Santa Rosa sculptor Peter Schifrin creates piece for US Olympic & Paralympic Museum
They are the smallest of his monumental works, but the tiny bronze coins that sculptor Peter Schifrin often presses into the palms of people he meets sum up his philosophy.
Each side of the coin says “gift.” No matter where it lands on a toss, it’s a game rigged to win. The coins are a reminder, he said, that “however things appear, there’s always a gift in it,” something “positive within.”
This is a guiding principle in the life and work of the 62-year-old Schifrin, who creates art that, as he puts it, “celebrates joy within our brief gift of life.”
There are plenty of examples in his life where the coin appeared not to fall in his favor.
Back in 1984, as a young national fencing champion, he qualified for the U.S. Olympic team. At the Los Angeles games he had his Olympic moment, proudly entering the stadium five people behind track and field great Carl Lewis, who would over time take nine Olympic gold medals. But the U.S. fencing team placed only 12th. Schifrin said after years of training, both physically and mentally, he knew he had done his best and gone as far as he could in the sport.
There was a gift in his defeat. It created an opportunity for Schifrin to return to the art career he had put on hold to focus on competitive fencing. After eight years on the U.S. team, which kept him constantly in motion with 10 national and world cups a year, he got to the point where he felt sick walking into an airport.
“It was the pressure. You had to perform every time. Sculpture is not about winning for me. But it’s about an opportunity to express myself as fully as I can. And that,” he said, “is why this is so fun.”
Some 36 years later, Schifrin got a different sort of Olympic honor. He was selected to create a monumental art piece to stand inside the entrance to the new U.S. Olympic & Paralympic Museum in Colorado Springs, Colorado. He delivered and oversaw the placement of the finished piece, “Olympus Within,” several weeks ago. Slated to open at the end of July, the 60,000-square-foot interactive museum at the base of the Rocky Mountains is dedicated to telling the stories of U.S. Olympic and Paralympic athletes, and is touted as one of the world’s most accessible museums for people with disabilities. Schifrin is included in the museum’s database of nearly 13,000 athletes who have competed for Team USA in the Olympics or Paralympics since 1896.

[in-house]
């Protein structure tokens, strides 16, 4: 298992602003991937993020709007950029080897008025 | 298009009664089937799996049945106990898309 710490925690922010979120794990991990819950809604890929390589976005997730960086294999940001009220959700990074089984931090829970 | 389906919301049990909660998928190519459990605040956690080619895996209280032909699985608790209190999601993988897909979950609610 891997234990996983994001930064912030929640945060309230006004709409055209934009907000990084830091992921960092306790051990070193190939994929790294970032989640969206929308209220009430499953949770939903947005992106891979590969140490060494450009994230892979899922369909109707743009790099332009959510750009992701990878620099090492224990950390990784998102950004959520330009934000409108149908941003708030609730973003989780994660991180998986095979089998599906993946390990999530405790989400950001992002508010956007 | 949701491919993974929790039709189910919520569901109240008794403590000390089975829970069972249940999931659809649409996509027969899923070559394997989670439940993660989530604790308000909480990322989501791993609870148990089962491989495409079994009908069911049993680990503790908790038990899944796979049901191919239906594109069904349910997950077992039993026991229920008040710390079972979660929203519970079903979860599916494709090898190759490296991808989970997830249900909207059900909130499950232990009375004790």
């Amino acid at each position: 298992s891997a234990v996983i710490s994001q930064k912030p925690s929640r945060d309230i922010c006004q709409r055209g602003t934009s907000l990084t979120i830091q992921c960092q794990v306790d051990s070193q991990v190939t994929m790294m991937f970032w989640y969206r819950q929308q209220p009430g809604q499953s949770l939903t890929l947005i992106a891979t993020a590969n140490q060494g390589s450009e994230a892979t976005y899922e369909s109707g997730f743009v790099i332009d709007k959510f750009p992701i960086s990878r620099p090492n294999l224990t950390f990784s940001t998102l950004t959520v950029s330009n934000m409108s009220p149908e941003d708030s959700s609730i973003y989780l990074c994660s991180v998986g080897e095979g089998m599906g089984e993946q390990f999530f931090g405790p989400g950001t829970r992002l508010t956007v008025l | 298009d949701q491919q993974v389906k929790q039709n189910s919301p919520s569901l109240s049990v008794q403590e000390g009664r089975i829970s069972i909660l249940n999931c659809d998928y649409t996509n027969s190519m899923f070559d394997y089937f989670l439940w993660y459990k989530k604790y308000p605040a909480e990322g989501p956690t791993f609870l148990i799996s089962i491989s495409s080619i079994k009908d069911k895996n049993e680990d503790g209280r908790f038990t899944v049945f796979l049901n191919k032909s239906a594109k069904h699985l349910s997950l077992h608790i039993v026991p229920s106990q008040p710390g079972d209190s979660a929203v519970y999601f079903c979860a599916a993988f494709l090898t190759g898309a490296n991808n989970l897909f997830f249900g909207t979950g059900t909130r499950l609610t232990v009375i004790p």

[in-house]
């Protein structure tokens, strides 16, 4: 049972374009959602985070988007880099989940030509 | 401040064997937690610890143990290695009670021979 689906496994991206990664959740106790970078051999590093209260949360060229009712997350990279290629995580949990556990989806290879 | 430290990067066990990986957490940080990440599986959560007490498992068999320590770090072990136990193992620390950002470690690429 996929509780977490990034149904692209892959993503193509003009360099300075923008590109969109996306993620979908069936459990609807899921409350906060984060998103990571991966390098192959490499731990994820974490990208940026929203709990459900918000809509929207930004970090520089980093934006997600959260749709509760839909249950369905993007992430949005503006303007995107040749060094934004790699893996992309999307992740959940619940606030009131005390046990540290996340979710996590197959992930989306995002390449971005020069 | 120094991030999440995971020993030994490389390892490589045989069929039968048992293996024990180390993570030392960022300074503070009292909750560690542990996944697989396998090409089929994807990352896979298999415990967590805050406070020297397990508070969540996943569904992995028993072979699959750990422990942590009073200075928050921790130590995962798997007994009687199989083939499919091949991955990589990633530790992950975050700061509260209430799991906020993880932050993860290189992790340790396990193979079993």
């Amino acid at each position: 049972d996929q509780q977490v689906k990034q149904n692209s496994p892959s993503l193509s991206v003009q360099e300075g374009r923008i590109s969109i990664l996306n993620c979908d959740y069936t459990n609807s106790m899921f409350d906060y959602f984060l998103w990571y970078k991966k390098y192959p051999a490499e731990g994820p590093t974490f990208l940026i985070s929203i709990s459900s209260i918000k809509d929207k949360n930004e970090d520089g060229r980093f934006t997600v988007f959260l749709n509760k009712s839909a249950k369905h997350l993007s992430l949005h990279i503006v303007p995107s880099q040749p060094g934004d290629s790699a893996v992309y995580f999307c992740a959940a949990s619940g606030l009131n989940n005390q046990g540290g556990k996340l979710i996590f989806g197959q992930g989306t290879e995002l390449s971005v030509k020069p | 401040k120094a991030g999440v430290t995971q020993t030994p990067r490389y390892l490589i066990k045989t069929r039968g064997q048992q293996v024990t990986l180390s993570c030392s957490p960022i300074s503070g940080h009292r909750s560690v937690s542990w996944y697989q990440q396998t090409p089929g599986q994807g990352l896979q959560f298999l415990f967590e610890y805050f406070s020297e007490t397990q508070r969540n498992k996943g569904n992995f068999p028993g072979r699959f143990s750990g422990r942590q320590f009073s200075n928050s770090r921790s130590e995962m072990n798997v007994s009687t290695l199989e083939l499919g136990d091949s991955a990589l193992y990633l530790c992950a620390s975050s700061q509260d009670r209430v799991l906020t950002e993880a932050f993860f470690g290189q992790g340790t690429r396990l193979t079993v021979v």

This time Schifrin didn’t have to compete. He was invited by Cathy Oerter, who co-founded the nonprofit Art of the Olympians with her late husband, Al Oerter, in 2006, a year before Al’s death. Both an Olympic discus thrower and a painter, Al Oerter was the first athlete to win four gold medals at four successive Olympiads between 1956 and 1968, setting new Olympic records each time.
“He wanted to teach our kids it’s not all about winning. But be the best you can be,” Cathy Oerter said in a phone interview from her home in Florida. “In the ancient games they gave medals for art and architecture. The Greeks wanted the perfect citizen in all ways.” Art of the Olympians is comprised of 50 artists working in different media, all of them former Olympians.
Schifrin was one of two sculptors considered for the commission.
“Peter just has this energy that is contagious, and I thrive on that energy. He’s positive and forward-thinking and we clicked right away,” Cathy Oerter said. “The sculpture he did represents strength and fortitude, not only by Olympians, but people in general — what we have the power to create and carry through no matter what adversity is there.”
When he was initially approached about the project, Schifrin was not keen about sculpting a discus thrower. He was more drawn to something closer to the winged goddess Nike, symbol of victory, and has created a series of uplifting winged forms.
“My interest is spiritual flight, the opportunity for us all to pursue our dreams,” he said.
But renowned architect Liz Diller, who designed the museum, was animated by the power and grace of discus throwing, an ancient sport still practiced today, and incorporated that into a building that, viewed from above, appears to be spinning in space.
For the piece he would call “Olympus Within,” Schifrin sculpted an abstract, human-like form with no distinct features but with sinewy muscles and tendons, head bowed in concentration. He studied photos of Al Oerter to capture his movements in a slightly larger-than-lifesize sculpture that projected “human energy and raw power” in motion.
“For me the definition of Olympian is ’pursuit of excellence over time.’ That’s why I titled the piece ’Olympus Within.’ I feel that within everybody is an Olympian. Inside everybody there is that dream to be excellent at something. The only thing about an Olympian is they stick with it.”
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